Fans consumed NHL hockey in record numbers during In the first five days of the 2009-10 regular season as the National Hockey League roared back into action, building off the strong momentum it built during the 2008-09 regular season and 2009 Stanley Cup Playoffs.
With the season less than a week old, more than 420,000 fans have already attended NHL games. Through the first 25 games this season arenas continued to be filled. Of the 21 games played in North America, 19 were sellouts.
Of the teams who have played in North America, 17 have posted attendance numbers above or even with the comparable number of games from last season, while eight teams have yet to play their home opener.
More than 250,000 fans attended NHL games on Saturday alone, as the League played 15 games in 15 cities in four countries on two continents. NHL teams played to 99 percent capacity during opening weekend.
Crowds flocked to both the Ericsson Globe Arena in Stockholm and Hartwall Arena in Helsinki to the tune of 51,282 fans for the four games.
Those who couldn't make it to the arena were following the action on other platforms: Versus dropped the puck on its fifth season of NHL coverage with the a doubleheader that was most-watched opening night in network history. The game between the Washington Capitals
and Boston Bruins
on Oct. 1 earned the highest regular-season rating ever for a game on Versus, which was one of the top-rated cable networks in all four local markets during the time period.
For its two-game coverage of Compuware/NHL Premiere 2009, Versus saw viewership increase 51 percent from its two-game coverage from Europe in 2008.
Viewership has also been strong north of the border: With the deployment of a new viewership-measurement system in Canada, the 57th season of CBC’s Hockey Night In Canada opened on Thursday with its largest opening night audience. RDS opened the season on Thursday up more than 12% in viewers from the audience for the network’s first Montreal Canadiens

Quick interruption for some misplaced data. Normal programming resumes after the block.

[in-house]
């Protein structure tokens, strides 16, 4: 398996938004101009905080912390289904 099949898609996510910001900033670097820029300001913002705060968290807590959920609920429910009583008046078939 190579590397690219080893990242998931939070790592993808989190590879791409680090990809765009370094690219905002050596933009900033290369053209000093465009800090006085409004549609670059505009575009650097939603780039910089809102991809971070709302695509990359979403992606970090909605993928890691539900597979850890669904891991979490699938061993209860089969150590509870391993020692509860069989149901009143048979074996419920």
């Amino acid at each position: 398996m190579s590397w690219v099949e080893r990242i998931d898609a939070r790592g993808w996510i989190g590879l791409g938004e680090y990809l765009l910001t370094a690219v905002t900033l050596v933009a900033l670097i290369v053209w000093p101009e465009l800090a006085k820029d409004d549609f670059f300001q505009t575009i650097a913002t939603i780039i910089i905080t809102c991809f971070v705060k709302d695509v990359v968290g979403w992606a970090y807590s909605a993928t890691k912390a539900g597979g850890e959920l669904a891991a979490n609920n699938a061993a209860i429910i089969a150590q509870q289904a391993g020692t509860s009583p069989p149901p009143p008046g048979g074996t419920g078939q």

broadcast last season.
With final numbers still being reported, local NHL rightsholders also are posting records.
For the Bruins’ home game on Saturday against the Carolina Hurricanes
, NESN earned the highest season-opening telecast in its 25 years of covering the team. NESN was the highest-rated network in the Boston market during the game, beating all broadcast and cable networks.
On Fox Sports Pittsburgh, the rating for the New York Rangers
-Pittsburgh Penguins game on Friday night, when the Penguins raised their Stanley Cup championship banner to the Mellon Arena rafters, was the highest ever for a Penguins season-opening game telecast on the network.
Fans also flocked to NHL.com for extensive video and editorial coverage of Compuware/NHL Premiere in Europe, game highlights, player profiles, game reports and exclusive blogs.
Thanks to unparalleled content, unique visitors to NHL.com through the first four days of October were up 68 percent compared with the same period last year. Video starts for NHL.com rose an incredible 130% during the first week of the season compared to the first week of last season. Through the opening weekend of the season, orders for NHL GameCenter Live were up 70 percent from the same timeframe last season.
Overall merchandise sales for the four regular-season games in Europe during Compuware/NHL Premiere 2009 increased 52% from the comparable numbers in 2008. Per capita spending rose 73%. In Helsinki,, where Chicago played Florida, sales on Friday and Saturday broke the Hartwall Arena-record for highest merchandise sales ever for a hockey game at that venue. The previous record was held by the 2003 World Ice Hockey Championships.
Registrations on NHL.com for an opportunity to purchase tickets to the 2010 Bridgestone/NHL Winter Classic surpassed 307,000. That eclipsed the number of registrations for last season’s game by 25 percent. Registrations closed on Oct. 5.
If each person who registered was given the right to purchase 2 tickets, the NHL could host 15 Bridgestone/NHL Winter Classic games in Fenway Park and still not meet the ticket demand.